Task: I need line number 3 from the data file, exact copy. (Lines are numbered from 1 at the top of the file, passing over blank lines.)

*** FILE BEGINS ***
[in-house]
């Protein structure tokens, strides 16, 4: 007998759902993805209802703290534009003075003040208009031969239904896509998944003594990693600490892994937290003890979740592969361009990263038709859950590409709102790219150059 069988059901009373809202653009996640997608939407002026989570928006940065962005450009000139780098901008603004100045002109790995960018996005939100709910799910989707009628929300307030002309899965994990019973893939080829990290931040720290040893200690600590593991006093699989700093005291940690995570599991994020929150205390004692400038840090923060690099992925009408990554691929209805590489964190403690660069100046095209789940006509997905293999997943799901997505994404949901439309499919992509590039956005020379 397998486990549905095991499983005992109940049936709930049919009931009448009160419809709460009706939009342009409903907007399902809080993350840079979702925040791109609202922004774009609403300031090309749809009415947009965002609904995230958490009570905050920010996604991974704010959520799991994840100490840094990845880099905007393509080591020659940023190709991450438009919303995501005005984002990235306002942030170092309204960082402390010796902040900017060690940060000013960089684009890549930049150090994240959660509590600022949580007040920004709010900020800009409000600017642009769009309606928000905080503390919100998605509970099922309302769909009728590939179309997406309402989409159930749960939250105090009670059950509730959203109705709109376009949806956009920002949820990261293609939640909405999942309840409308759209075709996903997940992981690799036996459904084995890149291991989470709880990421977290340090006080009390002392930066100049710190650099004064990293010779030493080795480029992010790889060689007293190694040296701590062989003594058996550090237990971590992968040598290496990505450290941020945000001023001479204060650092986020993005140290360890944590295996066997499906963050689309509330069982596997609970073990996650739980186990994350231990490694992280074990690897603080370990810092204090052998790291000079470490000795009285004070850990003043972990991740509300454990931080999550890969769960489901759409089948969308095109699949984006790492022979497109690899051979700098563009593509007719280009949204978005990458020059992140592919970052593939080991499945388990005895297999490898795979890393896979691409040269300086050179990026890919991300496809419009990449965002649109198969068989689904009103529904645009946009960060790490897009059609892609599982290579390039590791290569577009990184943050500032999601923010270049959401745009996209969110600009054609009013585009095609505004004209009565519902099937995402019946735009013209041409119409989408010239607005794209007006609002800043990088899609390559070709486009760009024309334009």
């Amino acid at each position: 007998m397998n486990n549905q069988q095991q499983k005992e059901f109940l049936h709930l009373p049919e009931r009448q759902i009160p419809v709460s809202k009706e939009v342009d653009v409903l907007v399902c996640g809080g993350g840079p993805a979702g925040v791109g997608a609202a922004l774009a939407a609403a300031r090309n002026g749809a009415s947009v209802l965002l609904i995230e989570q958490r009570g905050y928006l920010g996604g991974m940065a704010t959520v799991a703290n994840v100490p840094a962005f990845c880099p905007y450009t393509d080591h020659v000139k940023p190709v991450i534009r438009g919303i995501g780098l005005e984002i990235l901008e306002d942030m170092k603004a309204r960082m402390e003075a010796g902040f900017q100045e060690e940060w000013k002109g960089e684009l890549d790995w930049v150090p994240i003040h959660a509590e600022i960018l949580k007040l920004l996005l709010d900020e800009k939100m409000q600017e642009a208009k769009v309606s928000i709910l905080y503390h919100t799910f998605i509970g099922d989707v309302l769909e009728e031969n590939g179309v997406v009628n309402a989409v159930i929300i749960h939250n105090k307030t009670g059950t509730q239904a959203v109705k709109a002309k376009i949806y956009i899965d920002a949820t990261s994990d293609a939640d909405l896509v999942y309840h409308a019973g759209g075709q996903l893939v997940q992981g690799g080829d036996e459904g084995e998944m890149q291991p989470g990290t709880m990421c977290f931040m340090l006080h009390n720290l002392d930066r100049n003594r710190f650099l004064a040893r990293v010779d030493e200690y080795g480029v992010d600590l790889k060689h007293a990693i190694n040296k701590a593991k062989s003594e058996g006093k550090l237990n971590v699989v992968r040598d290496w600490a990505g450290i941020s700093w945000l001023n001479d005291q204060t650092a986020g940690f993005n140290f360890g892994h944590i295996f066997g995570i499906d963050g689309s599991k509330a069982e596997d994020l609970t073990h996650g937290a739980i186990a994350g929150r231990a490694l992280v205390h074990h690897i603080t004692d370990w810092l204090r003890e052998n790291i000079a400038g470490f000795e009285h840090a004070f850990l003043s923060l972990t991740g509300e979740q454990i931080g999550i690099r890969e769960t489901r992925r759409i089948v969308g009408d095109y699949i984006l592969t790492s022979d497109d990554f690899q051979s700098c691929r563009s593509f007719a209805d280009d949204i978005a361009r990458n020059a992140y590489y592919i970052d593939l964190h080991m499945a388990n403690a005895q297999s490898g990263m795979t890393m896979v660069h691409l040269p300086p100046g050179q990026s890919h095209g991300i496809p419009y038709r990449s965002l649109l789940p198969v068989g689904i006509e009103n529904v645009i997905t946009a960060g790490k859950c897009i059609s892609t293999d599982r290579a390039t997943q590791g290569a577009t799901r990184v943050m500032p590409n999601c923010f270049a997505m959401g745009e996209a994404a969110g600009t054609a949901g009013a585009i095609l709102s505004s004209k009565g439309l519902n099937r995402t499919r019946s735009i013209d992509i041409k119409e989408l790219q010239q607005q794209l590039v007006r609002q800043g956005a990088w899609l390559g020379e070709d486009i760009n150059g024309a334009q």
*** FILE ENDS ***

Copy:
């Amino acid at each position: 007998m397998n486990n549905q069988q095991q499983k005992e059901f109940l049936h709930l009373p049919e009931r009448q759902i009160p419809v709460s809202k009706e939009v342009d653009v409903l907007v399902c996640g809080g993350g840079p993805a979702g925040v791109g997608a609202a922004l774009a939407a609403a300031r090309n002026g749809a009415s947009v209802l965002l609904i995230e989570q958490r009570g905050y928006l920010g996604g991974m940065a704010t959520v799991a703290n994840v100490p840094a962005f990845c880099p905007y450009t393509d080591h020659v000139k940023p190709v991450i534009r438009g919303i995501g780098l005005e984002i990235l901008e306002d942030m170092k603004a309204r960082m402390e003075a010796g902040f900017q100045e060690e940060w000013k002109g960089e684009l890549d790995w930049v150090p994240i003040h959660a509590e600022i960018l949580k007040l920004l996005l709010d900020e800009k939100m409000q600017e642009a208009k769009v309606s928000i709910l905080y503390h919100t799910f998605i509970g099922d989707v309302l769909e009728e031969n590939g179309v997406v009628n309402a989409v159930i929300i749960h939250n105090k307030t009670g059950t509730q239904a959203v109705k709109a002309k376009i949806y956009i899965d920002a949820t990261s994990d293609a939640d909405l896509v999942y309840h409308a019973g759209g075709q996903l893939v997940q992981g690799g080829d036996e459904g084995e998944m890149q291991p989470g990290t709880m990421c977290f931040m340090l006080h009390n720290l002392d930066r100049n003594r710190f650099l004064a040893r990293v010779d030493e200690y080795g480029v992010d600590l790889k060689h007293a990693i190694n040296k701590a593991k062989s003594e058996g006093k550090l237990n971590v699989v992968r040598d290496w600490a990505g450290i941020s700093w945000l001023n001479d005291q204060t650092a986020g940690f993005n140290f360890g892994h944590i295996f066997g995570i499906d963050g689309s599991k509330a069982e596997d994020l609970t073990h996650g937290a739980i186990a994350g929150r231990a490694l992280v205390h074990h690897i603080t004692d370990w810092l204090r003890e052998n790291i000079a400038g470490f000795e009285h840090a004070f850990l003043s923060l972990t991740g509300e979740q454990i931080g999550i690099r890969e769960t489901r992925r759409i089948v969308g009408d095109y699949i984006l592969t790492s022979d497109d990554f690899q051979s700098c691929r563009s593509f007719a209805d280009d949204i978005a361009r990458n020059a992140y590489y592919i970052d593939l964190h080991m499945a388990n403690a005895q297999s490898g990263m795979t890393m896979v660069h691409l040269p300086p100046g050179q990026s890919h095209g991300i496809p419009y038709r990449s965002l649109l789940p198969v068989g689904i006509e009103n529904v645009i997905t946009a960060g790490k859950c897009i059609s892609t293999d599982r290579a390039t997943q590791g290569a577009t799901r990184v943050m500032p590409n999601c923010f270049a997505m959401g745009e996209a994404a969110g600009t054609a949901g009013a585009i095609l709102s505004s004209k009565g439309l519902n099937r995402t499919r019946s735009i013209d992509i041409k119409e989408l790219q010239q607005q794209l590039v007006r609002q800043g956005a990088w899609l390559g020379e070709d486009i760009n150059g024309a334009q």